So let’s start with my name. I’m Gene and I live in North East Pennsylvania. I grew up in Staten Island N.Y. with my wife Melinda and in 2007 we moved to the mountains in NEPA. I’ve always had an interest in the C.W. but it wasn’t until we moved to Pennsylvania that my interest grew to obsession.
Not long after we moved to Pennsylvania I discovered I had family in Chancellorsville Virginia. My father’s family migrated from Wales to America in 1630 settling in Williamsburg VA. then to Locust Grove Va. (just northwest of the Wilderness Battlefield). My 5th Great Grandfather Thomas T. Jones (born 1741) served with the Virginia State Militia during the Revolutionary War. His son James Jones, my 4th Great grandfather (born 1758) also served in the Revolutionary War. James Jones who marries Catharine “Caty” Robinson has 14 children 8 boys and 6 girls. One of those boys is Fielding Jones who marries Mary “Polly “Johnson of Locust Grove, Raccoon Ford Virginia.
They have 11 children 9 boys 2 girls, 2 of the boys, twins Gilcrest and Isreal die as infants yet another boy is still born of the other 6 boys Churchill, Fielding, James, Richard (my Gr.Gr. Grandfather), Issac and Thomas all 6 serve in Lee’s Army of Northern Virginia.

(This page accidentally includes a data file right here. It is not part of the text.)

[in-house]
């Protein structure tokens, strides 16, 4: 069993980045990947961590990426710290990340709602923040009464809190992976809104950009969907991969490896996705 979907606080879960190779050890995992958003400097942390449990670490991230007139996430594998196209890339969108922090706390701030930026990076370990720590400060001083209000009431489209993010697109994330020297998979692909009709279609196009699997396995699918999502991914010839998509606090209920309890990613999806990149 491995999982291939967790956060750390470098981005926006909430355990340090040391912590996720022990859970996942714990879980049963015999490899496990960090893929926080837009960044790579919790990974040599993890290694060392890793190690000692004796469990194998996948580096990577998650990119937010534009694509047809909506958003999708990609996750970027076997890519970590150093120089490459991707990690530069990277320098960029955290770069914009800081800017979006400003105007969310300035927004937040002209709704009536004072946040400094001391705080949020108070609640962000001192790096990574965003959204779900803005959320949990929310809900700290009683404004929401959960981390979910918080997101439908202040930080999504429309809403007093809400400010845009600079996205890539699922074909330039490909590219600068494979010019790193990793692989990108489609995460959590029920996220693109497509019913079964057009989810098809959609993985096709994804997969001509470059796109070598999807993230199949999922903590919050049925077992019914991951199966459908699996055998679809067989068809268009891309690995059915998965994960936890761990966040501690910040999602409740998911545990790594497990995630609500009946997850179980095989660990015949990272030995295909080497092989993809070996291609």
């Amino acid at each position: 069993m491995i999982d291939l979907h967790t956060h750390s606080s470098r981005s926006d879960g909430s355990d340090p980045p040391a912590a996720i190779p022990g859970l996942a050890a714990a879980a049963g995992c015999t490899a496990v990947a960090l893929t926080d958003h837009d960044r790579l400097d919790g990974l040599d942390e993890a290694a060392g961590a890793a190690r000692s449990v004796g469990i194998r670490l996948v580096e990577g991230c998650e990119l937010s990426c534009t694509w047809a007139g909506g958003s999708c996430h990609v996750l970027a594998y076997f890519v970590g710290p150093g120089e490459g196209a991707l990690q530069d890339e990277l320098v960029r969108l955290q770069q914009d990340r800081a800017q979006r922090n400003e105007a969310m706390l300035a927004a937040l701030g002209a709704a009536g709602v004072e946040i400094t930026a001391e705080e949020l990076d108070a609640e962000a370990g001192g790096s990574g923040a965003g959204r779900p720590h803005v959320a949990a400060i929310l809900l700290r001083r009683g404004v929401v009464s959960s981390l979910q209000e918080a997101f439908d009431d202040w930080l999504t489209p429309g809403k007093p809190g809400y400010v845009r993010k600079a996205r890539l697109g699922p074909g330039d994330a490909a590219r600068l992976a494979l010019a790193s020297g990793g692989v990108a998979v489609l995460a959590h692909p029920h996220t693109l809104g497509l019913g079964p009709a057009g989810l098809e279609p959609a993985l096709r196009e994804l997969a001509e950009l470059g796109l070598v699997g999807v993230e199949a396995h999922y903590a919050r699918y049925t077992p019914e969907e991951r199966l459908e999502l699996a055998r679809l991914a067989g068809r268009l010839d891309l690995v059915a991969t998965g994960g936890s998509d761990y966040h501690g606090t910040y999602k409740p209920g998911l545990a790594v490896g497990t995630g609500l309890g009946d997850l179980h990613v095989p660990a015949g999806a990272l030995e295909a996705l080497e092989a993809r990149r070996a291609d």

Churchill Jone serves in the 9th Calvary, Johnsons Regiment. Issac Jones serves as a Scout for Stonewall Jackson and Mosby Ranger’s. Fielding and James both serve the Confederacy but my research is not complete.
Thomas Jones Enlists in Hampdens Artillery, 38th Battalion and is taken prisoner at Woodstock Virginia near Tom’s Brook June of 1862, in August of 62 he is returned during a prisoner exchange, he is wounded June 3rd 1864 during the battle of Cold Harbor and serves the rest of the war in and out of hospitals, but mostly at Stuart’s Hospital in Richmond Virginia, he lives until 1915.
That takes us to my Great Great Grandfather Richard Sanford Jones who enlists in the spring of 1862 with his brother Thomas in Fredericksburg Virginia and both serve in Hampdens Lt. Artillery, 38th Battalion. Both Brothers serve throughout the war with no absents on their military records (I assume they were good soldiers). Both brothers are at the battles of Antietam, Winchester, Fredericksburg, Chancellorsville, Gettysburg, different Valley Campaign battles, Cold Harbor, Petersburg they also spent sometime in New Bern North Carolina all in all a very impressive portfolio of engagements, somehow they both managed to survive the war.